Real Estate Investment Trust (REIT)
A REIT is a real estate investment company whose
shares trade on the stock exchanges. Its assets must be primarily invested
in real estate, and the trust acts as a tax conduit. REIT’s are taxed at the
shareholder level, not at the corporate level, thus avoiding double
taxation, similar to an S corporation.
Investors benefit by a combination of having a high
yielding dividend and through stock price appreciation. With the population
in the United States doubling approximately every 50 years, there is a
constant need for real estate, making REITs an attractive investment
There are three types of REITs:
Equity REIT: Owns and manages the actual properties.
Mortgage REIT: Makes investments in real estate
mortgages or mortgage backed securities.
Hybrid REIT: Owns both the actual properties, as well
as investments in real estate mortgages or mortgage backed
The typical types of real estate involved with REITs
are hotels, shopping malls, factory outlet centers, apartment buildings,
office and industrial properties, healthcare facilities and self storage
REITs must comply with strict IRS guidelines to
maintain their free corporate income tax status. The most important
90% of their taxable income must be paid to its shareholders.
75% or more of their assets must be invested in real estate or
75% or more of their gross income must be from real estate or
They must have at least 100
shareholders and must have less than 50% of their shares outstanding
concentrated in 5 or fewer shareholders (5/50 test).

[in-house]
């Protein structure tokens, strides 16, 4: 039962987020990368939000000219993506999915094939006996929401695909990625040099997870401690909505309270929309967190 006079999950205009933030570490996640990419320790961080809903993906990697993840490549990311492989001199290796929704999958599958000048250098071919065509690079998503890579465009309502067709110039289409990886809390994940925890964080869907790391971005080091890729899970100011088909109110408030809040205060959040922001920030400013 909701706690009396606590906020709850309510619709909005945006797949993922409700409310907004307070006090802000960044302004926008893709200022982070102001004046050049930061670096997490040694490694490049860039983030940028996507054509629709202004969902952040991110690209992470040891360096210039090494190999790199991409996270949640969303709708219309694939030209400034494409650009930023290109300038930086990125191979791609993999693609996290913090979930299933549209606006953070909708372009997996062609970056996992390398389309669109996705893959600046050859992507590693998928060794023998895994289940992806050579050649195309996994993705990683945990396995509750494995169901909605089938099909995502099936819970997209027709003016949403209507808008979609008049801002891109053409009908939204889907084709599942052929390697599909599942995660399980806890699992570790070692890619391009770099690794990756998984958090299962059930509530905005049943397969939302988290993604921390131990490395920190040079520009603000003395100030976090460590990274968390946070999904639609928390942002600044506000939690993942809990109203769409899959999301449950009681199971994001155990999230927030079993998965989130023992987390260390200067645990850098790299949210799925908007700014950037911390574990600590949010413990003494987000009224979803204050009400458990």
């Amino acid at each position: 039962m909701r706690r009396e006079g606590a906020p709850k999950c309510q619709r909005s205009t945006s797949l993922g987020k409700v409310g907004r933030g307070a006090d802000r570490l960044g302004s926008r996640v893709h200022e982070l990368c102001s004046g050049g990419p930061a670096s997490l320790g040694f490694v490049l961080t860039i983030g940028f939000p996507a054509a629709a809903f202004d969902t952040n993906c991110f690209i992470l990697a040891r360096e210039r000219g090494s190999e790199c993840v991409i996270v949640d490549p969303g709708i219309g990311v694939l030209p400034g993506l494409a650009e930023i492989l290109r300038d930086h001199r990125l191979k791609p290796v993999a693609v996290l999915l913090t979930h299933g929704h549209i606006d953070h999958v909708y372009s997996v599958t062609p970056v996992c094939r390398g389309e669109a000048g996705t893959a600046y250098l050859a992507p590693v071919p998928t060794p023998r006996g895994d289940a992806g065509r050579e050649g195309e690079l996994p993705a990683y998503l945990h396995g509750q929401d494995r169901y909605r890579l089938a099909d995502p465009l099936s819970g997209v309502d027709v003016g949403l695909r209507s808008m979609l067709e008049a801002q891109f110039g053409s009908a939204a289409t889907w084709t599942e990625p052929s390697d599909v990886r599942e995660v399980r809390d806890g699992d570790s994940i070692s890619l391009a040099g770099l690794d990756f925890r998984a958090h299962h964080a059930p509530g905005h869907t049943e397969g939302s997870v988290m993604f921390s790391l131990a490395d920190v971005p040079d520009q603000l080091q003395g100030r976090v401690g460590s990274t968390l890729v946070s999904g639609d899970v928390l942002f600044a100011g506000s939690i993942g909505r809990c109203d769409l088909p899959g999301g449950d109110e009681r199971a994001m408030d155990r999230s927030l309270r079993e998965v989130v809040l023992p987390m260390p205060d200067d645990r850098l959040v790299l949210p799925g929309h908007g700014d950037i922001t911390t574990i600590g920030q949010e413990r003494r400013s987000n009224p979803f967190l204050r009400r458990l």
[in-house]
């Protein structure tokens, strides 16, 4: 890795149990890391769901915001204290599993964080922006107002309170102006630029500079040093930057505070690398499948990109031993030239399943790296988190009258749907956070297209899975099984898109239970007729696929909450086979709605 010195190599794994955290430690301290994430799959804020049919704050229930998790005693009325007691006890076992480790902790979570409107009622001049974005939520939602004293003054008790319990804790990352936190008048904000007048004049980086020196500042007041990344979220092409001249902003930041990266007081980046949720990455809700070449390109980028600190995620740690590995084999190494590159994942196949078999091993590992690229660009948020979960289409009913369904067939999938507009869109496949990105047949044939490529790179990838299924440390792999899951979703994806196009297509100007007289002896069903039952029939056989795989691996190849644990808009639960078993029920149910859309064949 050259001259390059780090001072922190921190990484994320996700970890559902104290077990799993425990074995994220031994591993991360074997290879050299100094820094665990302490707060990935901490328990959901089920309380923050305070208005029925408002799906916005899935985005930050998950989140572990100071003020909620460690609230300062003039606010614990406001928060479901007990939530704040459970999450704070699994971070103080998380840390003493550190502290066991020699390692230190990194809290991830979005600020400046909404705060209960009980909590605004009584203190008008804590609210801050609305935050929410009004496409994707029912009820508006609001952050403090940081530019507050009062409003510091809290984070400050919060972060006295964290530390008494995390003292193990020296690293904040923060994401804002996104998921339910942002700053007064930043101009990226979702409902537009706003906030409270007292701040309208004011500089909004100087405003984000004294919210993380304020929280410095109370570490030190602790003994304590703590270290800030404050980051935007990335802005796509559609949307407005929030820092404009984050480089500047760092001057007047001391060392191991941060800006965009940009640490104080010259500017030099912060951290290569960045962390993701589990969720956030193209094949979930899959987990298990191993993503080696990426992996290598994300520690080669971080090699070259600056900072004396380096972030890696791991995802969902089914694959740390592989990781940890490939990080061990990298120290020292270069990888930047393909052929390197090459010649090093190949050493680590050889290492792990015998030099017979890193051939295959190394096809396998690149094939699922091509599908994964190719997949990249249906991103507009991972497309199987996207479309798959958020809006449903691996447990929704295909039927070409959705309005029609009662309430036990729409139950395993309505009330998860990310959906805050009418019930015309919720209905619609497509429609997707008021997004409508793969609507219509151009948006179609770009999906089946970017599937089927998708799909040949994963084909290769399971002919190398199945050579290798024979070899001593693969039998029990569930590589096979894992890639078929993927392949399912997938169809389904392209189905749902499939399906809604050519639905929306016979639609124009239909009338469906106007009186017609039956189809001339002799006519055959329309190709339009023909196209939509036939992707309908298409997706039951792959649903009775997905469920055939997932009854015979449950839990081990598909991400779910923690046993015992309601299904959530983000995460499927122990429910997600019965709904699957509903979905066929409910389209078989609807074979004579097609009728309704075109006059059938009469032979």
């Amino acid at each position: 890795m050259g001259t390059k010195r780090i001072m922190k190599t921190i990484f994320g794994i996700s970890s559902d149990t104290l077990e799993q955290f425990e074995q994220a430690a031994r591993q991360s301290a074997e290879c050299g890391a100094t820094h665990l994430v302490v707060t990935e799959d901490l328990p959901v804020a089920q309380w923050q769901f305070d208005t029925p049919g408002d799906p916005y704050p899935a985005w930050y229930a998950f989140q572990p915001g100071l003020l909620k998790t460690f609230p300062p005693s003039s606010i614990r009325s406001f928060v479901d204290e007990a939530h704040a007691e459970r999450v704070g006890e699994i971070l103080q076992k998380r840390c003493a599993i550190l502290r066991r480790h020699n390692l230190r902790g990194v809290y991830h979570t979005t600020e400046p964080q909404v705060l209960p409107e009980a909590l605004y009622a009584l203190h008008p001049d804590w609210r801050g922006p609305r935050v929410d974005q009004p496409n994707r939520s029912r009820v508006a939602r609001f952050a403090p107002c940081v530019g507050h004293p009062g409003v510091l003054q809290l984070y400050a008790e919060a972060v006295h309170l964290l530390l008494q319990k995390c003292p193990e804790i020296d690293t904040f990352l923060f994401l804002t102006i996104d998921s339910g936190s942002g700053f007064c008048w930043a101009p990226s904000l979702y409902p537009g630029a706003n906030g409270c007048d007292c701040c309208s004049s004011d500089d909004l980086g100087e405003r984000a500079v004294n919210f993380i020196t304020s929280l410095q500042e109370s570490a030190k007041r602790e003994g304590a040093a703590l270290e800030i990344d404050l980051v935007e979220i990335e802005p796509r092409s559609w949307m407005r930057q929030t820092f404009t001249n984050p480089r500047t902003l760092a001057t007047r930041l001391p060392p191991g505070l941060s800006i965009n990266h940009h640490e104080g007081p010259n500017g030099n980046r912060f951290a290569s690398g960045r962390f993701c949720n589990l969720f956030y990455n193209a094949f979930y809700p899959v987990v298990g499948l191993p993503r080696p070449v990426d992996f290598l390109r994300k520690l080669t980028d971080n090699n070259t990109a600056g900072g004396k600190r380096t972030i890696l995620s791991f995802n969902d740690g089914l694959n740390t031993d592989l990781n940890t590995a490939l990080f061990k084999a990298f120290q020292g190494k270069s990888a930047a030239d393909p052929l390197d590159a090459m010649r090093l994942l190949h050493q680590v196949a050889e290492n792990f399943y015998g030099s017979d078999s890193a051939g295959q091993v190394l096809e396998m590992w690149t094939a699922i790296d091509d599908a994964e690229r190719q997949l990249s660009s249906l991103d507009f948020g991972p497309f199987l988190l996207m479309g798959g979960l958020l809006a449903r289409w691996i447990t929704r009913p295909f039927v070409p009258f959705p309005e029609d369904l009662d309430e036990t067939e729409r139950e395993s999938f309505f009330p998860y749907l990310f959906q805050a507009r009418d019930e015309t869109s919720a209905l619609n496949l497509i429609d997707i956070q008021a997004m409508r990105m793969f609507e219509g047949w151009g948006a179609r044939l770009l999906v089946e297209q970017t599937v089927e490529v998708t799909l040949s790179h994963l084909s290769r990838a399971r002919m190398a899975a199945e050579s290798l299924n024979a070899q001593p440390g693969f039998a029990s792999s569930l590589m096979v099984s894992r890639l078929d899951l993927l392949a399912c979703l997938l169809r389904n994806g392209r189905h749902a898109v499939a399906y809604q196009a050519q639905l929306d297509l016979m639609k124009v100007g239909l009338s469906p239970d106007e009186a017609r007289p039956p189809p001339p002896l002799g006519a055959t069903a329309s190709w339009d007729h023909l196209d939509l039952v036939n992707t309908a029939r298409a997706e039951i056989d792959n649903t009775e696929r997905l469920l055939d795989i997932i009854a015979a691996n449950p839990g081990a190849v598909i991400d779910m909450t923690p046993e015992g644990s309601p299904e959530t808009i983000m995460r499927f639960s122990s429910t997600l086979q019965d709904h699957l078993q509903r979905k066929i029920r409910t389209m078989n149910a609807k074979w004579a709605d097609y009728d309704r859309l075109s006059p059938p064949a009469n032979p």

Investors’ tax concerns are also important.
Accounting for dividends on individual tax returns is complicated. Dividends
have three components: ordinary income, long term gains or losses, and
return of capital (when the payout exceeds net income), each having
different tax ramifications. Additionally, investors may need to contact the
company after year-end for the break out of the dividend, if it’s not
included with the company’s form 1099.
When a REIT is included in a tax deferred account
such as an IRA or 401k plan, some of the tax advantages are reduced. For
example; the cash dividend of a REIT included in a tax deferred plan is tax
deferred when paid; however, when disbursed from an IRA or 401k plan, it is
all considered ordinary income. Thus, some of the capital gains and
depreciation tax benefits are lost.
REITs’ values are
determined by their potential cash flow, which is normally greater than GAAP
net income. The cash flow is what is distributed to investors, as dividends.
GAAP accounting requires companies to depreciate property, thus reducing net
income by a non-cash expense. Investors are more concerned with a REIT’s
cash flow than GAAP earnings. Funds From Operations (FFO) has become the
industry standard for calculating operating cash flow that is available to
AFFO is more commonly used by investors, because it
emphasizes free cash flow available to shareholders, and is a good indicator
of the REIT's ability to pay dividends.
The share prices of REITs are determined by using a
multiple of AFFO.
REITs have many advantages: They allow small
investors with limited resources to purchase pro-rated shares of multiple
commercial real estate properties. The companies have stable cash flows and
predictable rent rolls, limiting their price swings. Like stocks, they are
liquid and one’s investment risk is limited to the amount invested. REITs
have high yields, plus capital appreciation potential. In the future, retail
stores such as Sears, Toys-R-US or McDonalds, could package their real
estate holdings into REITs and sell them or spin them off to their
shareholders, offering additional asset categories to investors.